Nevertheless, industry executives say a handful of companies--which emerge and go out of business quickly and rarely publish physical addresses on their Web sites--are tainting adware's image.
Gator executives said they recently submitted a list of "best practices" to the Interactive Advertising Bureau, including recommended guidelines for consent and
Internet industry groups are taking up the cause from a technological standpoint. On Tuesday, the World Wide Web Consortium endorsed standards for protecting consumers' privacy on Web sites.
Blissful ignorance--so far
"You can't say with any certainty that click-wrap agreements are always enforceable," said Doug Isenberg, an Atlanta-based attorney and publisher of the GigaLaw.com Web site. "Many judges will look for a way to find that a click-wrap agreement is unenforceable if the terms of the agreement are not conspicuous."
The FTC is urging consumers with complaints to contact the agency. Staff members are particularly concerned that children are among the most voracious consumers of free downloads and that software companies don't prevent children from agreeing to terms that affect their parents' computers. That was partly why the FTC took action recently against a company whose software disconnected surfers' computers from the Net and rerouted them through a 1-900 number.
Congress has already enacted some consumer protection rules in other areas that could eventually apply to bundled software. For example, credit card companies must list the long-term interest rates for credit cards in a large font, and they can't hide even ordinary terms and conditions in small print.
Market forces may also provide an antidote to bundled software abuses. German software company Lavasoft has distributed at least 4.5 million copies of Ad-Aware, a free program that scans a computer memory, registry and hard drives for known adware and spyware.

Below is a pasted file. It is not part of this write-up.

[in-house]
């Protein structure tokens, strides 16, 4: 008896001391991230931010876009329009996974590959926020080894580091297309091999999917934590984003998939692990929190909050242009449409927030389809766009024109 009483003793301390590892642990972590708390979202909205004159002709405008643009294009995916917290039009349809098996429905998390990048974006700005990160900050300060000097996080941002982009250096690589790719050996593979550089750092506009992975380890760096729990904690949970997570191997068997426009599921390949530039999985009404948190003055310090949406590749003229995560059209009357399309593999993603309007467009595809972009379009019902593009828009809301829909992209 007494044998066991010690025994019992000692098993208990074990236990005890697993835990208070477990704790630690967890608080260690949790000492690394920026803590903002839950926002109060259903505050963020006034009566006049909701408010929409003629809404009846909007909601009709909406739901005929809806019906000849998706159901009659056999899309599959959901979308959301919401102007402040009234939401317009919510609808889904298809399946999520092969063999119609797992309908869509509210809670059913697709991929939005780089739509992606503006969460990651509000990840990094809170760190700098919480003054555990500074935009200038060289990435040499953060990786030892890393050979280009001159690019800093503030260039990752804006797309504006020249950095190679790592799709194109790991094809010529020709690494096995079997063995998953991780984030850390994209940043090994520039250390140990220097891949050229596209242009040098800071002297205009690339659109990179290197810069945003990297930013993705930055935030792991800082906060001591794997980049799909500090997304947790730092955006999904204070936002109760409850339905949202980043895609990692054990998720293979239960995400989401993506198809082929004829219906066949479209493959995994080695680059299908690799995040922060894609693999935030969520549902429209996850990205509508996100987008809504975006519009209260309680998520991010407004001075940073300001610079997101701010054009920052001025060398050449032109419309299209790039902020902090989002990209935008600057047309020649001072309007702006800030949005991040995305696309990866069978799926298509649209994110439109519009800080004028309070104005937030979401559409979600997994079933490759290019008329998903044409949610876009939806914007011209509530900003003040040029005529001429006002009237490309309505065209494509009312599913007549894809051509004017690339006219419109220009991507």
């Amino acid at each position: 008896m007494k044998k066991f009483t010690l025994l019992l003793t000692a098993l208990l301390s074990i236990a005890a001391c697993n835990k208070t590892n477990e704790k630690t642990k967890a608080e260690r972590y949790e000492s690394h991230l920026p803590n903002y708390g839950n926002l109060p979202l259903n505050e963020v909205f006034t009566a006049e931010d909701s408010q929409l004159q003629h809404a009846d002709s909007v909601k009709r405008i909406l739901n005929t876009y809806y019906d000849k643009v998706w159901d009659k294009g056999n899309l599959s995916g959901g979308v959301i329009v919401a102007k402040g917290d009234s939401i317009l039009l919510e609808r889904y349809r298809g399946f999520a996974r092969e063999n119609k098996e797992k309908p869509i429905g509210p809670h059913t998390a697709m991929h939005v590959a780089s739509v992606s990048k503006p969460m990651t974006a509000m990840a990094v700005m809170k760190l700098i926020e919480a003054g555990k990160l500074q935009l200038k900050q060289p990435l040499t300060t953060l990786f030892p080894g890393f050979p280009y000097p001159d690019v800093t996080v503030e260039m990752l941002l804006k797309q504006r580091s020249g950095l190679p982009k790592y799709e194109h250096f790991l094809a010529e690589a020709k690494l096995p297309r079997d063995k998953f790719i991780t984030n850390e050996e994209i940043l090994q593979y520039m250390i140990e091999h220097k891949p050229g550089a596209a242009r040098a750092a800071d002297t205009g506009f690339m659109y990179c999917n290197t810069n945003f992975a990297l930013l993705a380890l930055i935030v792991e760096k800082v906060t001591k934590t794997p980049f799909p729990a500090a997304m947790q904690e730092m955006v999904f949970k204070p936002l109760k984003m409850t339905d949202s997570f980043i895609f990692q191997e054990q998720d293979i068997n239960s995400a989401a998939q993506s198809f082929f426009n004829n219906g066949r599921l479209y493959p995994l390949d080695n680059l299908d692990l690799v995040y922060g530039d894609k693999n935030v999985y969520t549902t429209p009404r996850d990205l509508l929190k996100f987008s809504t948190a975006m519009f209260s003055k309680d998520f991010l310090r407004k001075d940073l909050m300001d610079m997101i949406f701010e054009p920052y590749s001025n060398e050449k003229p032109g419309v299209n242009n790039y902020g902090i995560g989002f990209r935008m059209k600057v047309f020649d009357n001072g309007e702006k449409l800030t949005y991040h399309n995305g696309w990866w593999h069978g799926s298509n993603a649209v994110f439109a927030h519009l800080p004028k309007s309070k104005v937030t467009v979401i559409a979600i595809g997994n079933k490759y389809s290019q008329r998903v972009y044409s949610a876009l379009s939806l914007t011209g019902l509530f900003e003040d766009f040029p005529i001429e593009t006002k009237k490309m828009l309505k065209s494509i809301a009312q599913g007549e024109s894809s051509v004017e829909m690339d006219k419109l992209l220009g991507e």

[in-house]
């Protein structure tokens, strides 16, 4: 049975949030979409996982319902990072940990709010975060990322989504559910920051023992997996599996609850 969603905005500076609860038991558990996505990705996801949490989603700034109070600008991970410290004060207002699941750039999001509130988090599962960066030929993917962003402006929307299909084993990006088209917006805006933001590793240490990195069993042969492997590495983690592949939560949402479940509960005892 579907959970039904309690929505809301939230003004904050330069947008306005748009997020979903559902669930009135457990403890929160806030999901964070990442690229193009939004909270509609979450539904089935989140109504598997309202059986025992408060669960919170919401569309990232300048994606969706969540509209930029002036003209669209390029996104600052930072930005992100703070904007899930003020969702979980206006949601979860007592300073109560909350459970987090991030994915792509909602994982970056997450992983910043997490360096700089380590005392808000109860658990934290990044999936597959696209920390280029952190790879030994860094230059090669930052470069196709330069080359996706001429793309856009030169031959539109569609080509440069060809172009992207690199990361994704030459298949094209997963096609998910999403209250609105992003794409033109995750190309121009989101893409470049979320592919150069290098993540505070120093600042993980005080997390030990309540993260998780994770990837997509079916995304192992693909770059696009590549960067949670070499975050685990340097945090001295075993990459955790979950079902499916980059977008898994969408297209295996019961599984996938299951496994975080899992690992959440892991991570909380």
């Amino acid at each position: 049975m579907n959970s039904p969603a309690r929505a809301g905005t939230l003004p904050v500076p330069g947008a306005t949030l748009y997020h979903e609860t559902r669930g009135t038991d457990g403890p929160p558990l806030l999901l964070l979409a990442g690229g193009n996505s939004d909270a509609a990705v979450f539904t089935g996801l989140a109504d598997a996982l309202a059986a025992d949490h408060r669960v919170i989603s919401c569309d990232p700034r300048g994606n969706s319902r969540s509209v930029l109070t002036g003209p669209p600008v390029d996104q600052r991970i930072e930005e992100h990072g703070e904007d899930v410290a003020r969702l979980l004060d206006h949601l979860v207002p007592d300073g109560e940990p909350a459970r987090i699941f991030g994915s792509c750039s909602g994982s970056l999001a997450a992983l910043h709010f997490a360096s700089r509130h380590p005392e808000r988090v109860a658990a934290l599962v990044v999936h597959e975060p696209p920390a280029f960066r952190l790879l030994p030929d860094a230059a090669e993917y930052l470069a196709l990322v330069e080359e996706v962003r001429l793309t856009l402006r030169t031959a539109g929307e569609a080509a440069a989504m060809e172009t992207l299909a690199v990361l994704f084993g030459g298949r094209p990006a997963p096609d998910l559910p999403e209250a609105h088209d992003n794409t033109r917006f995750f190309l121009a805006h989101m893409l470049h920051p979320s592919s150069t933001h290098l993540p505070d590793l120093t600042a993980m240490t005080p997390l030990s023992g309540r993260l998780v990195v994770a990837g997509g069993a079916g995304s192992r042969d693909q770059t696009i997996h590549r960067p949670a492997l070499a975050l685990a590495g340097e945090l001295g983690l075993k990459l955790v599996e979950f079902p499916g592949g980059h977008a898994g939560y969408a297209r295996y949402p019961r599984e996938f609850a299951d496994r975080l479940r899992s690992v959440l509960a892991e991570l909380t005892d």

"What we need is a private police force on the Internet to make sure the software you get has sufficient protections," said Privacy Council's Ponemon. "There's probably a really good business opportunity there."
From legitimate advertising companies with Fortune 500 clients to unethical hackers working in covert networks, organizations are eager to tap your computer. But advertisers, publishers, industry pundits and journalists rarely agree on definitions of the emerging niches of "adware" and "spyware," two forms of software that usually piggyback on another, more popular program. Here are some rough guidelines:
adware: This software installs itself after you click "I agree" or legally consent to having the program on your computer. The software might monitor your Web browsing habits or ask for your demographic data to generate "targeted ads" based on your interests. For example, an adware company could allow a pop-up ad about a Ford Explorer to appear on the screen while you were exploring the Jeep site. Adware may report data to a third party.
spyware: This software often installs itself without your consent. The software might monitor your Web browsing habits or record your passwords, credit card information or other e-commerce data. It usually relays the data to a third-party company or funnels the information for unethical purposes. It's usually difficult to find or delete from your hard drive.
|Below are the top 20 downloads for the week ending April 14, 2002 from Download.com*. Downloads that include bundled software or technology that will serve banner ads are in red. Those that try to purge adware are in green.|
*Download.com is operated by CNET Networks, publisher of News.com.
**Adobe's Web Buy feature, which allows you to purchase PDF files through online distributors, may transmit information about your computer to these third-party distributors.
Source: Download.com, News.com
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|Editors: Mike Yamamoto, Evan Hansen, Julie Laing, Desiree Everts|
Design: Melissa Parker
Production: Mike Markovich